On 10/01/2003 11:22 AM, Don Davis wrote:
> there's another rationale my clients often give for
> wanting a new security system, instead of the off-
> the-shelf standbys:  IPSec, SSL, Kerberos, and the
> XML security specs are seen as too heavyweight for
> some applications.  the developer doesn't want to
> shoehorn these systems' bulk and extra flexibility
> into their applications, because most applications
> don't need most of the flexibility offered by these
> systems.

Is that a rationale, or an irrationale?

According to 'ps', an all-up ssh system is less
than 3 megabytes (sshd, ssh-agent, and the ssh
client).  At current memory prices, your clients
would save less than $1.50 per system even if
their custom software could reduce this "bulk"
to zero.

With the cost of writing custom software being
what it is, they would need to sell quite a
large number of systems before de-bulking began
to pay off.  And that's before accounting for
the cost of security risks.

> some shops experiment with the idea of using only
> part of OpenSSL, but stripping unused stuff out of
> each new release of OpenSSL is a maintenance hassle.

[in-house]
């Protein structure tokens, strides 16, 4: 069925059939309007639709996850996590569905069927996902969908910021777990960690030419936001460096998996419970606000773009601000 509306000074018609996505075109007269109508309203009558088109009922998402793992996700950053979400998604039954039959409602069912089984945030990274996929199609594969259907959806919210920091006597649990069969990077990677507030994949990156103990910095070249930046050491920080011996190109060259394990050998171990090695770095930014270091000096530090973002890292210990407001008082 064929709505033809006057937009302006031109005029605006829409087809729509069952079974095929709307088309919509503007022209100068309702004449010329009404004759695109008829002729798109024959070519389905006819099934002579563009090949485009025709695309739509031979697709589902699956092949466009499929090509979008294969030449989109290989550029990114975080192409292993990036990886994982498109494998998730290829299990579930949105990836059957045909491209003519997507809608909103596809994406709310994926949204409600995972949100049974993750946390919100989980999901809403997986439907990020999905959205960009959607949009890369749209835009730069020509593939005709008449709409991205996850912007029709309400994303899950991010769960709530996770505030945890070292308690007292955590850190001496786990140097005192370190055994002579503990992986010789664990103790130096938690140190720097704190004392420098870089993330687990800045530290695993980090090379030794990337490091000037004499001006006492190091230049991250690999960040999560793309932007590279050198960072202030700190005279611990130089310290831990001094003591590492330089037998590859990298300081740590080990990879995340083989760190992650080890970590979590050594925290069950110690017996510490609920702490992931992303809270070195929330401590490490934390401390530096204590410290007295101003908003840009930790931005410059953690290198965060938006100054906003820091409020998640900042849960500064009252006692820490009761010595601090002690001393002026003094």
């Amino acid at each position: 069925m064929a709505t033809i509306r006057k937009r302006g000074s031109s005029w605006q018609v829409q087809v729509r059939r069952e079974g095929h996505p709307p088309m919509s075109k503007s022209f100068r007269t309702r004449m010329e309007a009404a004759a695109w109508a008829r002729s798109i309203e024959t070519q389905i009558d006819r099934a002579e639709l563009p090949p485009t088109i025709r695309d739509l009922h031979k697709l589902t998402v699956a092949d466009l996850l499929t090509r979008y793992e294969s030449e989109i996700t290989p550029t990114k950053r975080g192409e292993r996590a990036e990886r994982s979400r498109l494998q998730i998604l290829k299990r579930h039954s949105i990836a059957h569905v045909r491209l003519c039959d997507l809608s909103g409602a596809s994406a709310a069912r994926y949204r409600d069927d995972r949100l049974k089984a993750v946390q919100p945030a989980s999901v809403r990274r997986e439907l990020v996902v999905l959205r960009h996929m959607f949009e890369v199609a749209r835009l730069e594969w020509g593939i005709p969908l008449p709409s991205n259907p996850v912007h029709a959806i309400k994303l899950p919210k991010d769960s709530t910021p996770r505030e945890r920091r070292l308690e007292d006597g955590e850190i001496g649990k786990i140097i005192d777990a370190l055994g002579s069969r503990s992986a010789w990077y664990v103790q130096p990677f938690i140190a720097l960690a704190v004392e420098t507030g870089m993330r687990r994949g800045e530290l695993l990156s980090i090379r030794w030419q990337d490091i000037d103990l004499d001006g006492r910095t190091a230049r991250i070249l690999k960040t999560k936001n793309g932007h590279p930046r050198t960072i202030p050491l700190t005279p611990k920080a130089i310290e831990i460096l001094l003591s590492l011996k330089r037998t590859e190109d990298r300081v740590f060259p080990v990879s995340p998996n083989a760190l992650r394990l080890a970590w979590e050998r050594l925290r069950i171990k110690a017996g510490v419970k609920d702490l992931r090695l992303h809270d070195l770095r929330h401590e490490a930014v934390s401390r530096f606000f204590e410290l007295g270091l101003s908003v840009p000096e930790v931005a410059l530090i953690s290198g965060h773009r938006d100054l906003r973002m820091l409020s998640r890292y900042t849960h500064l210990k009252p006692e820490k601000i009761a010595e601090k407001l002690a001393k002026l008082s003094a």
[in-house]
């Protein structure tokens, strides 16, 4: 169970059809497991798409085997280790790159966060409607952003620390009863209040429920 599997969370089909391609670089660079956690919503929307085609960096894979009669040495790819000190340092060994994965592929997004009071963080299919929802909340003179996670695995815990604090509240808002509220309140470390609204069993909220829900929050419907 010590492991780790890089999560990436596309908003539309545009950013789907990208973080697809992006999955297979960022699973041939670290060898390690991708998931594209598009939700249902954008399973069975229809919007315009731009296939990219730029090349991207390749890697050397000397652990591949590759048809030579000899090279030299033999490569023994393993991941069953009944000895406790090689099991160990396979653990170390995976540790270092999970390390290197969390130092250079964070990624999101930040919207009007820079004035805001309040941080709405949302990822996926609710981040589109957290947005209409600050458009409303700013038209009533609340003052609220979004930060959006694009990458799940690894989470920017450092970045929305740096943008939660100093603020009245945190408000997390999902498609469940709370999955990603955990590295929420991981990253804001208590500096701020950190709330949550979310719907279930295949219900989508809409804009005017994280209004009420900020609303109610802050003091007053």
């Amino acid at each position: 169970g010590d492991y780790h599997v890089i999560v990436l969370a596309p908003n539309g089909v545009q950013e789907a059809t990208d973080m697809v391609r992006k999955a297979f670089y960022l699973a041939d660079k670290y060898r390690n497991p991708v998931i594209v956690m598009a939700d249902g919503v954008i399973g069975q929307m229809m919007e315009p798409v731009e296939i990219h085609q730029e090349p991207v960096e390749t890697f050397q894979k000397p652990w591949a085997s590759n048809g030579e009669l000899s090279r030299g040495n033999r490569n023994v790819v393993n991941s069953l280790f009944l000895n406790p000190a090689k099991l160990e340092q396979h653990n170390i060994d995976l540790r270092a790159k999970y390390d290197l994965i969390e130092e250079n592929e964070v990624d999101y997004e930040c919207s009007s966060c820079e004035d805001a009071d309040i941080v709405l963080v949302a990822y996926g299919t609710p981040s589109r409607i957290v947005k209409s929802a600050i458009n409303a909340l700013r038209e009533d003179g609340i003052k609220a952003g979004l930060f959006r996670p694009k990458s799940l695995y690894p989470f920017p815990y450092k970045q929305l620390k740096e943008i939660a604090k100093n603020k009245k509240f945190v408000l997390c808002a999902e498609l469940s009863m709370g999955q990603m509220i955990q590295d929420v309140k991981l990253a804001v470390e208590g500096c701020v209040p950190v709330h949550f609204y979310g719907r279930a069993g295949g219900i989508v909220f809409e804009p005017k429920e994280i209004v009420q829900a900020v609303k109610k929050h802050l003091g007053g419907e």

1) Well, they could just ignore the new release
and stick with the old version.  Or, if they think
the new features are desirable, then they ought
to compare the cost of "re-stripping" against the
cost of implementing the new desirable features
in the custom code.

I'm just trying to inject some balance into the
balance sheet.

2) If you do a good job "stripping" the code, you
could ask the maintainers to put your #ifdefs into
the mainline version.  Then you have no maintenance
hassle at all.

> they want their crypto clothing
> to fit well, but what's available off-the-rack is
> a choice between frumpy....

Aha. They want to make a fashion statement.

That at least is semi-understandable.  People do
expensive and risky things all the time in the name
of fashion.

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